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Although not televised, the men’s Pacific Rim Championships was a huge competition for several American men on the bubble of making this summer’s Olympic team.  It’s no secret that Olympic hopefuls Jake Dalton, Chris Brooks, and Sam Mikulak were chosen for this event for the sole purpose of testing them on the international stage – together – just a few months before the official selection process begins.  Of course, most of us would argue that the true Olympic selection process is already well underway, and this competition was one of the most important steps to date.

 

Dalton, Brooks, and Mikulak are all in similar situations as far as this Olympic selection process goes, in that none could be considered “locks” for the team, yet all have particular strengths that could potentially be very valuable.  Dalton and Brooks are both pretty well proven on the international stage already, while Mikulak, a sophomore at the University of Michigan, is much more of a wild card.  All three gymnasts bring slightly different strengths to the table, and that’s why this competition was so useful in seeing how these three might stack up against each other.

 

I’ll go through some of the key routines from each of these three guys from the Pacific Rim Championships, and then give a summary of how I believe each one currently stands in the Olympic selection process.  I’ll start with Jake Dalton.

 

 

Jake Dalton Floor 2012 Pacific Rim Championships Team Finals

 

 

Same ole’ Dalton…clean, smooth, effortless, and this time with a stuck laid out double Arabian.  This routine is just so solid and easy for him that it’s perfect for the Olympic team finals.  I love how he doesn’t even hesitate before each tumbling pass, giving the impression he could do this routine in his sleep.  I believe floor is one of the areas where the USA men could potentially outdistance themselves from China and Japan, given that we have seen both of these teams falter occasionally here in the past.  Having strong mid to upper-15’s on this event like Dalton has shown he can deliver time and time again could do wonders for the USA team, particular if any of the Chinese or Japanese miss a tumbling pass under pressure.  This routine is a huge asset for Team USA.

 

 

Jake Dalton Vault 2012 Pacific Rim Championships Team Finals

 

Although he surprisingly missed his first vault in the event finals, it’s still the most consistent and reliable 7.0 vault the USA has.  Vault has typically been an event where the USA has trailed China, and Japan outscored the entire vaulting field at worlds last year with three scores in the 16’s.  The USA will really need to have some 7.0 vaults in its arsenal if it wants to keep pace with China and Japan, and the options are quite limited when you consider the fact that Orozco and Leyva don’t have one, Horton is coming off of foot surgery and also missed his 7.0 vault in world team finals last year, and one of the other spots will probably need to go to a pommel horse specialist.  This means the guy with the most consistent 7.0 vault is extremely valuable to this team, and right now that is Dalton.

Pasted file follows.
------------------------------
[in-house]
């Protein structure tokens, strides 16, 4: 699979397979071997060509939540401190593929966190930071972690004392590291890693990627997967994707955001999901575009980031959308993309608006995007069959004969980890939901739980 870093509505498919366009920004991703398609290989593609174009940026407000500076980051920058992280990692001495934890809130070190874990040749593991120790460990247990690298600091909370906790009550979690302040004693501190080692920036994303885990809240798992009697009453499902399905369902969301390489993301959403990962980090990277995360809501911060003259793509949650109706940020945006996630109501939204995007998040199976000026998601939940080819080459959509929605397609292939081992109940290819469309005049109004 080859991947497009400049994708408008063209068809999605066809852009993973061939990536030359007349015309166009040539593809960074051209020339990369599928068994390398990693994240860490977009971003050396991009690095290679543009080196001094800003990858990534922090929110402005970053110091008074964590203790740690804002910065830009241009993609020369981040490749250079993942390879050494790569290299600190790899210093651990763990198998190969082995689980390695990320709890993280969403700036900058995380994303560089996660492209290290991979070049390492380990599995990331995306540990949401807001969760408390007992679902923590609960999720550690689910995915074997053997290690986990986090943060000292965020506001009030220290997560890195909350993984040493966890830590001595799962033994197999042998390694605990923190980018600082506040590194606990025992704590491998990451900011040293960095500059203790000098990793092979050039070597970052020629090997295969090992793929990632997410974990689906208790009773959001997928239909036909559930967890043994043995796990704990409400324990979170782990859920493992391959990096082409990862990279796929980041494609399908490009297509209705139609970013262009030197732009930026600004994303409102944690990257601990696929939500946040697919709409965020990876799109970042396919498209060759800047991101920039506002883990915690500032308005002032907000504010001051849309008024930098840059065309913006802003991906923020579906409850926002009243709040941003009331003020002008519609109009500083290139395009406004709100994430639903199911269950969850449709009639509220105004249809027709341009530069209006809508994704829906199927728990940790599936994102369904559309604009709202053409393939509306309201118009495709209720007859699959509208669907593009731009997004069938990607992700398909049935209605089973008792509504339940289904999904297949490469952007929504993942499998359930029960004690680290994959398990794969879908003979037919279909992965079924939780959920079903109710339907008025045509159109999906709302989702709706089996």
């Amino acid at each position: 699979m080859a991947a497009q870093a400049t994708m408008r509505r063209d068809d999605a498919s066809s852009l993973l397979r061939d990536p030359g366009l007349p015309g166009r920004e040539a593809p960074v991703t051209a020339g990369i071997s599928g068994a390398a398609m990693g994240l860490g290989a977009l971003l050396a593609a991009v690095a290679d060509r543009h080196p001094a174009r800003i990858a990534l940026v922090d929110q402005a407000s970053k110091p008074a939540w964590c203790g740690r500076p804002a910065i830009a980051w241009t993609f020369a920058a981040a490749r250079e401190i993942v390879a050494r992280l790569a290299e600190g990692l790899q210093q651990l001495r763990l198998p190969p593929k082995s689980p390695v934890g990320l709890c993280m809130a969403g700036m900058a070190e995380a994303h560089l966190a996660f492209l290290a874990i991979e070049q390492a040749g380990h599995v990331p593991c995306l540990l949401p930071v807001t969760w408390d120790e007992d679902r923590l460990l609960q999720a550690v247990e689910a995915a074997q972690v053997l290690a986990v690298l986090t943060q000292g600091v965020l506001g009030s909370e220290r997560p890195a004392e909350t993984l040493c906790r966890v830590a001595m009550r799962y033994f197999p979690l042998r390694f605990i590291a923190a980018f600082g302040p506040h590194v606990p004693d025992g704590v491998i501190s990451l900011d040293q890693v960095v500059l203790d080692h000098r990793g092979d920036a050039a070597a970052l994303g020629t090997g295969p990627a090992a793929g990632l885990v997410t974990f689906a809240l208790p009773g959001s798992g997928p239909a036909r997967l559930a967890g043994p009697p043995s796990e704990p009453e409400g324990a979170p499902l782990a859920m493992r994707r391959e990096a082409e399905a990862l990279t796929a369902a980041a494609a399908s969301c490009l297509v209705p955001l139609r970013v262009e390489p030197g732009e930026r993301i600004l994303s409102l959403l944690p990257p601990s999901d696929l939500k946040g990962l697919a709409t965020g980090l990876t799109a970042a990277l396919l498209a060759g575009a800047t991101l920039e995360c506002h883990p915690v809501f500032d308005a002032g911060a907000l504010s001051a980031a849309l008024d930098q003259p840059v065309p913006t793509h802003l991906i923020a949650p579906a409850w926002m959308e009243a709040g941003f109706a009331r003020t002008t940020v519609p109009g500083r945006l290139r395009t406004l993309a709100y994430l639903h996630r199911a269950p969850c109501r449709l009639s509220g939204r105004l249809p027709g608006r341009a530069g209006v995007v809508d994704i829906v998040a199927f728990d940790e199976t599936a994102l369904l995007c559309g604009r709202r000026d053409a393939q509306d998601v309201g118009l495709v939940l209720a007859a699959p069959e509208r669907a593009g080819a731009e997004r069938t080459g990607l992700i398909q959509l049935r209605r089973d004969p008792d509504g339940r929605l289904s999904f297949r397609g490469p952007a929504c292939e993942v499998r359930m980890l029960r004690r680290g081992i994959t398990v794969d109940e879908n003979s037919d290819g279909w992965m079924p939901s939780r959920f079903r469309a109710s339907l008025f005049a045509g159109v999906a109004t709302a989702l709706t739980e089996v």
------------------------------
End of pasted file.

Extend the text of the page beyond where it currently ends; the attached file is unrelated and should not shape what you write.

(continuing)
Jake Dalton Rings 2012 Pacific Rim Championships Team Finals

 

This routine is one of the biggest reasons why I feel Dalton is currently on this U.S. Olympic team.  This team needs a solid 15 for a third rings score, and right now Dalton is one of the very few capable of delivering that.  His positions are solid, his form is very clean, and the D-score is a pretty strong 6.2.  This routine scored a 15.15 – exactly where he needs to be to prove he could be used in London.  He did have an uncharacteristic fall on his dismount in the event finals, but I’d have serious doubts he would let that happen again.  If he keeps doing routines like this, I feel he’s one of Team USA’s very best options for a third rings score.

 

 

Overall, I feel that Dalton did what he needed to do here to prove he is one of the front runners to make this Olympic team.  His role on the team would clearly be as a specialist on floor, vault, and rings, as well as a potential 4th score on p-bars and high bar during preliminaries if needed.  I think it’s pretty much agreed upon he would never be used on pommel horse, so I don’t believe his scores there really matter all that much – the team will have four scores on that event without him.  I would still rank him #4 on my “London StockWatch” list, behind Leyva, Orozco, and Horton.  I will say that his mistakes in event finals on rings and vault here won’t be completely overlooked, but I feel these are rare enough for him that simply hitting these events his next time out will be enough to erase these errors.  His floor and vault are big guns for the USA, and he has repeatedly proven his ability to compete under pressure on both of these events.  Working on sticking his triple full dismount on floor could go a long way in leaving a lasting impression in the minds of the judges, as well as the selection committee.  Simply landing his vault on his feet the rest of the year will continue to prove he’s America’s top vaulter.  And his improved rings routine signifies he can adequately fill the third spot the USA desperately needs on this event.  Jake Dalton is on my Olympic team for now, but there’s no doubt there are other contenders who could sneak in and make things very interesting.

 

 

I’ll focus on Chris Brooks in my next blog!